Writing and Publishing Tips
Self Publishing has been around for centuries. In the 21st Century, it is even more of a strong option to consider when looking for a publisher. It is not to be categorized as a failure nor is it considered vanity publishing. The big publishing houses have narrowed significantly, and since 2000, the self publishing industry has exploded. Publisher’s Weekly will now review self published books, something they didn’t do 5 or 10 years ago.
Unless you are a well known celebrity, you don’t stand a chance with a New York publisher. However, with self publishing and a solid marketing plan, you will be surprised at the doors that will open being the author and publisher. You will incur the cost of publishing, and you will also maintain control of editorial content, cover design and royalties, just to name a few.
Some Books Originally Self Published
The Christmas Box by Rick Evans
The Celestine Prophecy by James Redfield
The One-Minute Manager by Ken Blanchard and Spencer Johnson
Fifty Simple Things You Can Do To Save The Earth
How to Keep Your Volkswagen Alive by John Muir
When I Am an Old Woman I Shall Wear Purple
Dianetics by L. Ron Hubbard
Other well know self publishers include: Deepak Chopra; Louise Hay; Mark Twain; Upton Sinclair; George Bernard Shaw; Rudyard Kipling; Henry David Thoreau.
Write what you know.
Write using your imagination.
Know your message and tell it.
Give your writing emotion.
Make sure your writing matters to you.
- Identify your audience and write to them.
Tips about Self Publishing
- You maintain full editorial control
- You participate in the complete production of your book
- you decide on the cover, layout, and price
- you get greater royalties
- your message doesn’t change to satisfy publishing executives
- you join a growing number of famous authors moving into self publishing because of the publishing controls and royalty limits from big New York houses.
Recommendations for Self Publishing:
- Have your finished manuscript edited by a professional editor
- Unless you are highly creative, pay to have your cover designed
- Buy your own block of ISBN numbers rather than using ISBNs offered to you for small fees from Create Space and other Print on Demand companies
- Form a publishing company that your ISBN #s are assigned to
- Don’t hold a lot of inventory when first having your books printed
- As the publisher, work directly with book stores to ship books, have signings and accept returns.
- FYI, if using CreateSpace to publish your book, bookstores may not be willing to work with CreateSpace for inventory beyond one book. Bookstores might not order books from CreateSpace for signings since CreateSpace does not offer a return policy for bookstores. Work directly with the bookstore if you run into this problem by ordering your books wholesale and offering them to the bookstore with the standard 40-50% discount off the retail price.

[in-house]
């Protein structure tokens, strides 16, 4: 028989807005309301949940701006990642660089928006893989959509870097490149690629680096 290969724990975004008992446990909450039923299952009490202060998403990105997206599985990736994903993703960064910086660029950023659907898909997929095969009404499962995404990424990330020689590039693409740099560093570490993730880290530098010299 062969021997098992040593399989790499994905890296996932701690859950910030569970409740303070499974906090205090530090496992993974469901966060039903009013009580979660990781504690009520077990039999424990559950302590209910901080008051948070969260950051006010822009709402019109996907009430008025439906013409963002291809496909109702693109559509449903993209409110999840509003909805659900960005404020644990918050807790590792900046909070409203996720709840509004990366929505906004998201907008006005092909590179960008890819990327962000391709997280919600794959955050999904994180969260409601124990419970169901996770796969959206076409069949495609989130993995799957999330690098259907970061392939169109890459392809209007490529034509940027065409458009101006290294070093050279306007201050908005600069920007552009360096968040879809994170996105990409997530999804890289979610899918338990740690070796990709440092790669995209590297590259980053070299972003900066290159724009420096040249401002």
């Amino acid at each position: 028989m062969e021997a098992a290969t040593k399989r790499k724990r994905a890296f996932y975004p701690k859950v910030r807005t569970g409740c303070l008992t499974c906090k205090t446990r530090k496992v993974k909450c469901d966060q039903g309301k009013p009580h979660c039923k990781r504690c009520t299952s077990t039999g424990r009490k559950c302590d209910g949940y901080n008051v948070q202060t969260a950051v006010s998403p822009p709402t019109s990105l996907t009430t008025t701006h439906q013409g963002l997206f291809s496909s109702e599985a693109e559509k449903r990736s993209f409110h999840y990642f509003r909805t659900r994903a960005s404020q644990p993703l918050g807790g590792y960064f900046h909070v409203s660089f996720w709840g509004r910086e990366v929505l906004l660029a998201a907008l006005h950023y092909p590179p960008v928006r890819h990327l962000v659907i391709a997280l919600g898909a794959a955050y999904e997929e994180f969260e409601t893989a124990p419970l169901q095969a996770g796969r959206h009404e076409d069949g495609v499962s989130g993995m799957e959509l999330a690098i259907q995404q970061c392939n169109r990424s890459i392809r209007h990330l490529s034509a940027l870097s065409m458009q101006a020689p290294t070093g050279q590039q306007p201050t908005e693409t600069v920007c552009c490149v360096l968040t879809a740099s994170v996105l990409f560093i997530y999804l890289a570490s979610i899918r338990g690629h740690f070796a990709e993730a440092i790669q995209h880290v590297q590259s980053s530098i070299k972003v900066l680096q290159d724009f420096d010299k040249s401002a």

- Let CreateSpace be your print house when you run into the roadblocks of CreateSpace not offering discounts and returns to bookstores. Yes, it means you hold the inventory, but you get into the bookstore.
- Make sure you are participating in the Expanded Distribution when using CreateSpace as that means Ingram (who distributes to bookstores) can be the middle man to get your books to bookstores when customers are asking for your book.
- Another option to consider… is going with Ingram Spark. Although there are up front fees for using them to print on demand, they WILL get you into bookstores and that can be a big plus for some authors. (Not every author’s book is bookstore bound).
What is an ISBN?
International Standard Book Number (ISBN) is the most important identifier your book can have. As the U.S. ISBN Agency, Bowker is the ONLY official source of ISBNs in the United States. ISBNs provide unique identification for books and simplify the distribution of your books throughout the global supply chain. Without an ISBN, your book will not be found in bookstores, whether online or down the street from your house.
The publishing world is changing so rapidly, I highly recommend you own your own block of ISBN #s as I’m not sure where the business of publishing and print on demand will take us in the coming years. CreateSpace.com offers you one ISBN for $10 – very appealing to the first time self publisher. However, a block of 10 ISBN #s with your own publishing company’s name is $295 currently from RR Bowker. It is a stiff outlay, but in the end worth it. Remember, whoever the ISBN is assigned to on any book is legally the publisher. You may still own all the rights, but the ISBN determines who is the publisher.
Although Blue Spruce Publishing has produced numerous books through CreateSpace, KDPDirect and Smashwords, Blue Spruce Publishing has it’s own ISBN numbers, sells to bookstores and has provided complimentary book copies to libraries. We also sell books at shows, workshops and online both at different websites and also Amazon. Remember, CreateSpace, KDPDirect, Ingram Spark and Smashwords provide valuable marketing efforts worldwide in addition to your own book marketing.